Tag Archives: Dawkins

Why bother with Apologetics? A short very personal answer

A few months ago a friend of mine asked a question I struggled to answer. The question was ‘Why bother with Apologetics?’ . My answer is in this post.

On Saturday morning I had an hour to kill in Guildford. So I spent it walking around Stoke Park and considering how to make Christian Apologetics real to my readers. I also spent time looking at the park, the trees, the people walking and running on the grass and the Cathedral on the hill in the distance. Then I thought about the way I see the world. Full of meaning and promise. Full of pattern and the joy of God’s creation around us. I love science so my view includes that too.

Then I thought – How would a true atheist see this scene? Very differently I think. In the pictures below I’ve tried to capture this.

Stoke park 1

Every year the BBC puts on a series of Christmas lectures aimed at young people interested in science. In one of these Richard Dawkins said the following:

The universe is nothing but a collection of atoms in motion, human beings are simply machines for propagating DNA, and the propagation of DNA is a self sustaining process. It is every living object’s sole reason for living.

And that is it really. We live, apparently, in a world stripped of meaning. The grass, so carefully mowed to a huge lawn, is no more than self replicating small plants. The trees are just large plants which have a utility of keeping oxygen in our atmosphere. The cathedral is a completely pointless building built by delusional human beings who choose to believe in an imaginary ‘Sky God’.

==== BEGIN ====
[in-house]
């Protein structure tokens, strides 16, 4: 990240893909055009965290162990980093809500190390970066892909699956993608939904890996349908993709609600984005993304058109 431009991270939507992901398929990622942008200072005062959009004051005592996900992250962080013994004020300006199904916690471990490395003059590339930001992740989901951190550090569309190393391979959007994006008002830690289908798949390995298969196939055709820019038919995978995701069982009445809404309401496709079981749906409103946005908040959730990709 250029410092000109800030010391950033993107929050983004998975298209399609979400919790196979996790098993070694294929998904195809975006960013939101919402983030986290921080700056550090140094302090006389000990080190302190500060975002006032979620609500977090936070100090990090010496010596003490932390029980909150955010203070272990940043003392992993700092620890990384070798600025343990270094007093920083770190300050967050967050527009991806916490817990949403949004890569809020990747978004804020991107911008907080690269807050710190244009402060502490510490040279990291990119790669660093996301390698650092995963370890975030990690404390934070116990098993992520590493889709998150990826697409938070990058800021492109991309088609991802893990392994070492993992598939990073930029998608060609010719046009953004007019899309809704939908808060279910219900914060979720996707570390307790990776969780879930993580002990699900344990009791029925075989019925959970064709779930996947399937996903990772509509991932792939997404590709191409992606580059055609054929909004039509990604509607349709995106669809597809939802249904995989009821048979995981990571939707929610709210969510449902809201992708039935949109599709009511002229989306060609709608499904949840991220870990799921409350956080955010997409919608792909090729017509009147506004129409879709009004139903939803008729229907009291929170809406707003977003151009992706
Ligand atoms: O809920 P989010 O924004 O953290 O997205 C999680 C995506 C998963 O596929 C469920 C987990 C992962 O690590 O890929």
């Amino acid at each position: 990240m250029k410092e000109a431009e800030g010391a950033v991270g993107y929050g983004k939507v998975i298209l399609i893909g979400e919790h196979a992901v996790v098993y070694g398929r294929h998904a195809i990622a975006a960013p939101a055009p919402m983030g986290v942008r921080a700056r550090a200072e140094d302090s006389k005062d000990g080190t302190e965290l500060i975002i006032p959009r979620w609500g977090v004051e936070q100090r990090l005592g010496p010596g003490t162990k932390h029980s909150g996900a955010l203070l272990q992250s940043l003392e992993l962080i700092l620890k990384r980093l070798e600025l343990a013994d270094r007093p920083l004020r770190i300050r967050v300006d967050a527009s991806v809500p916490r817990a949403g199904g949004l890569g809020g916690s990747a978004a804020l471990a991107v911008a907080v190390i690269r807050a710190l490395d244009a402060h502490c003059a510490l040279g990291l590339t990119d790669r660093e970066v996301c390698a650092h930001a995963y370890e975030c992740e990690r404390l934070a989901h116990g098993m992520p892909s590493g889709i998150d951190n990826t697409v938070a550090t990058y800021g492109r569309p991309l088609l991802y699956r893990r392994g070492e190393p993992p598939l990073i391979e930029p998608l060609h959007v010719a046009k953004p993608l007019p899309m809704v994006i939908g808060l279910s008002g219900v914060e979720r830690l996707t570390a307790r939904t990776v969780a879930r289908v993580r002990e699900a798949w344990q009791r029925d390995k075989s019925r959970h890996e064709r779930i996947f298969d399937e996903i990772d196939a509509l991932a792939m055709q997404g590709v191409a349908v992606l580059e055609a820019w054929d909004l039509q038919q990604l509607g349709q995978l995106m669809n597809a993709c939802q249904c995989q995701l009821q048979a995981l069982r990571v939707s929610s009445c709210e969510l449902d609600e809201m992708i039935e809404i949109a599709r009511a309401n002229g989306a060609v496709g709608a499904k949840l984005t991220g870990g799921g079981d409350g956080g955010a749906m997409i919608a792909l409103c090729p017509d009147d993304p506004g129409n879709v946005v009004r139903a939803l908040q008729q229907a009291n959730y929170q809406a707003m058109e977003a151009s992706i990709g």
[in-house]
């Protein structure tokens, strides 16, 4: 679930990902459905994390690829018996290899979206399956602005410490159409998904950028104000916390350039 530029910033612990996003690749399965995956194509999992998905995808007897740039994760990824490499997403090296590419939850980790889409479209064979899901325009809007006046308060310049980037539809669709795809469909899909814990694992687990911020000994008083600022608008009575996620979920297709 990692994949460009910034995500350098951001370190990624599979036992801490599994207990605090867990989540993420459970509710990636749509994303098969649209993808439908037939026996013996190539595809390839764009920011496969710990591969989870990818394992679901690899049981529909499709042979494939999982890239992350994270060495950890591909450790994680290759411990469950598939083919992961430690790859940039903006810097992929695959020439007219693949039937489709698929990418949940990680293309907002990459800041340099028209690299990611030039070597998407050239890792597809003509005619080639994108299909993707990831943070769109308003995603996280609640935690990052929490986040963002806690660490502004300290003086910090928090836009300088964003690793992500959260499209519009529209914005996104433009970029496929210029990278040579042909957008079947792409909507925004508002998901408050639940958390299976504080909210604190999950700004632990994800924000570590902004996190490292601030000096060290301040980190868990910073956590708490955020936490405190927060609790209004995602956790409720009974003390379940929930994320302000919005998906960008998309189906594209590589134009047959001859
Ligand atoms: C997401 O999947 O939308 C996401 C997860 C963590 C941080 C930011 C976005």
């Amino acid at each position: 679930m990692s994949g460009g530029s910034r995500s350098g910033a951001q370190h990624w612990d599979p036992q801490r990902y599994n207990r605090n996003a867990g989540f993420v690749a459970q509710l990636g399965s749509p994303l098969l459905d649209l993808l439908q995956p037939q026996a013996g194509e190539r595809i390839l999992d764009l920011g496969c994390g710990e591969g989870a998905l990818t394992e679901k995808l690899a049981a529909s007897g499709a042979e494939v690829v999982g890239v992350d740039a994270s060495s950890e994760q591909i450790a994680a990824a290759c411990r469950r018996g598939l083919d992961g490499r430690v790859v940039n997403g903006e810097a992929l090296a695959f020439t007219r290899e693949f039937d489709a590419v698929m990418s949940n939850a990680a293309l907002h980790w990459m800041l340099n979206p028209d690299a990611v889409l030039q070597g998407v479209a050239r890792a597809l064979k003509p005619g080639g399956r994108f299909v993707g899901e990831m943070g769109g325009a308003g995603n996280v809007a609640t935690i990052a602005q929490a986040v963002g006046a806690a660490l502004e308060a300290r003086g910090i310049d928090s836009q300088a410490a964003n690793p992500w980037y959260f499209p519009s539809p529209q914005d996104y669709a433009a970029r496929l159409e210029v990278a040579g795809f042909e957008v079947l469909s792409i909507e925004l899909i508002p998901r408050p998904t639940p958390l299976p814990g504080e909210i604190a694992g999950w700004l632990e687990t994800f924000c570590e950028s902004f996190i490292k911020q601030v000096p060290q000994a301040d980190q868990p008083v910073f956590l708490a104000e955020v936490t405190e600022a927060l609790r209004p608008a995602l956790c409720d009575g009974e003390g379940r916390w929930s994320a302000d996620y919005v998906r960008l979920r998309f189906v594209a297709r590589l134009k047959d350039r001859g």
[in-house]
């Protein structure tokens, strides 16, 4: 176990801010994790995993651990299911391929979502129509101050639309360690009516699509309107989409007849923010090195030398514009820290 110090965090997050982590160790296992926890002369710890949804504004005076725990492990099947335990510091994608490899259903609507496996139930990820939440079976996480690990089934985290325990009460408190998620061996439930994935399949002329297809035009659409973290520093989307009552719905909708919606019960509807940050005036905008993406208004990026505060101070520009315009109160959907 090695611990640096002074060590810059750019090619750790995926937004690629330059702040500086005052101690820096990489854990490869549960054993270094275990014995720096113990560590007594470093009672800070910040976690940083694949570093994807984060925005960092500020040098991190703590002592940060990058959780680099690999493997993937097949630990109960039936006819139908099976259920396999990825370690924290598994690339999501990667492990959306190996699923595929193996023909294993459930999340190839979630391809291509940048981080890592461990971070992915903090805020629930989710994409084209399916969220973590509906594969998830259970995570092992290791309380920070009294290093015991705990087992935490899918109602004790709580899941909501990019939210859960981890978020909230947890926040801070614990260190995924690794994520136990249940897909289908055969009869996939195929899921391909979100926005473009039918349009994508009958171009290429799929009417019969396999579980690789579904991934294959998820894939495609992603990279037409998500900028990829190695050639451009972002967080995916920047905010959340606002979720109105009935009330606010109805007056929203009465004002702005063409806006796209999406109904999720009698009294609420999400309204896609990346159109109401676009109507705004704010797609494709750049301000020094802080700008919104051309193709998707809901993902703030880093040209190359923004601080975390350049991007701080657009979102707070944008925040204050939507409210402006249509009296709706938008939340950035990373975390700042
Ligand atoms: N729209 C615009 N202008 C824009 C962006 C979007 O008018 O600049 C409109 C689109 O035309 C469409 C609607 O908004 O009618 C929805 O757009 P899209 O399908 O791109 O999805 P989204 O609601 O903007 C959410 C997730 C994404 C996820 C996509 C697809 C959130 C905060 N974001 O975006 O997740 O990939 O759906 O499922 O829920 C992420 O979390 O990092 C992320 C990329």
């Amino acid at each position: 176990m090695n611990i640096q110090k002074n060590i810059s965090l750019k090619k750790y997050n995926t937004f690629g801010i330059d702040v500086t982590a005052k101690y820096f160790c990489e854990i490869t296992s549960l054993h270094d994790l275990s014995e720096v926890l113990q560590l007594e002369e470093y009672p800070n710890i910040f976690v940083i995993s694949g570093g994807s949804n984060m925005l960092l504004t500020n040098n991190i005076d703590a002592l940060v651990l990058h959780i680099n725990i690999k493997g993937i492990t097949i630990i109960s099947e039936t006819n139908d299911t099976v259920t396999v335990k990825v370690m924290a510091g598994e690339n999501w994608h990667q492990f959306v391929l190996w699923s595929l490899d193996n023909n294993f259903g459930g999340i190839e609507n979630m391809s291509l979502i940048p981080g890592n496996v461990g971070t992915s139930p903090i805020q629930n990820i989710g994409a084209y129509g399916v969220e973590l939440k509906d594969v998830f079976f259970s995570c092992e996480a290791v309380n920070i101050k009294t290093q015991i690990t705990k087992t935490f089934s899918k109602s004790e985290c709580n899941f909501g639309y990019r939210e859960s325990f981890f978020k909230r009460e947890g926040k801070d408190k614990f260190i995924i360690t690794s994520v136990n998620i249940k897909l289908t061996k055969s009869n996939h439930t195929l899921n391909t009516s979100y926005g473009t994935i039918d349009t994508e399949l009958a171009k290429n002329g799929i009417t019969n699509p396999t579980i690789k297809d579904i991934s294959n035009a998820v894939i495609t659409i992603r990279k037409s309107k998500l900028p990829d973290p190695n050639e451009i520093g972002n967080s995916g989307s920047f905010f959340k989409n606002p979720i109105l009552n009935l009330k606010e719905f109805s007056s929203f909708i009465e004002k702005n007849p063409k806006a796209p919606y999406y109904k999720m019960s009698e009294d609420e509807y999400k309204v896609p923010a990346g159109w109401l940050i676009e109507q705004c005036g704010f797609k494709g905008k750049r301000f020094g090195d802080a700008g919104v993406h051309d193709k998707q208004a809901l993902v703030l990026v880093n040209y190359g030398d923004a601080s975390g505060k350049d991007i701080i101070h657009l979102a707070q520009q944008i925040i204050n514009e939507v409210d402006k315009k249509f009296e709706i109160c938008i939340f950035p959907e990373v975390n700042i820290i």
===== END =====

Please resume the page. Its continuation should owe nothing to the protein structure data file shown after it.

And what about the young woman walking across the grass? I don’t know who she is or why she was there but Francis Crick (one of the discoverers of DNA) has something to say to her:

You, your joys and your sorrows, your memories and ambitions, your sense of personal identity and free will, are in fact no more than the behaviour of a vast assembly of nerve cells and their associated molecules.

Which is pretty bleak. But I can hear my friend saying: ‘Does it really matter what a few academic scientists say?’. I’ll come back to that. But first I want to present the picture again.Stoke park 2

Its the same scene but understood completely differently. The trees are still using photosynthesis to survive and produce oxygen but they also create amazing patterns of light and colour, each one perfect and unique.

The young woman walking across the park still has DNA (which she may or may not use to replicate in other human beings), her brain is still made of nerve cells but she is able to grow and change and become so much more than just a human animal.

And the whole morning was so perfect: cool, bright and peaceful. There were quite a lot of people in the park: walking, running, chatting. It was as though God had packaged the whole thing up and offered it as a gift, perfect at that moment.

Before I get back to my friend’s question I want to talk about the Cathedral. I have to admit I knew very little about Guildford Cathedral before I wrote this post but I did a bit of research and discovered its remarkable history. The building was started in 1936 but was interrupted by the war. After the war there was very little money to complete it so a campaign was started to buy a brick. Each brick cost 2s 6d (12 1/2pence) and 200,000 of these were bought by all sorts of people, including the Queen but also including people who had very little to spare. The church was finally finished in 1961 and is a vibrant and living part of the community.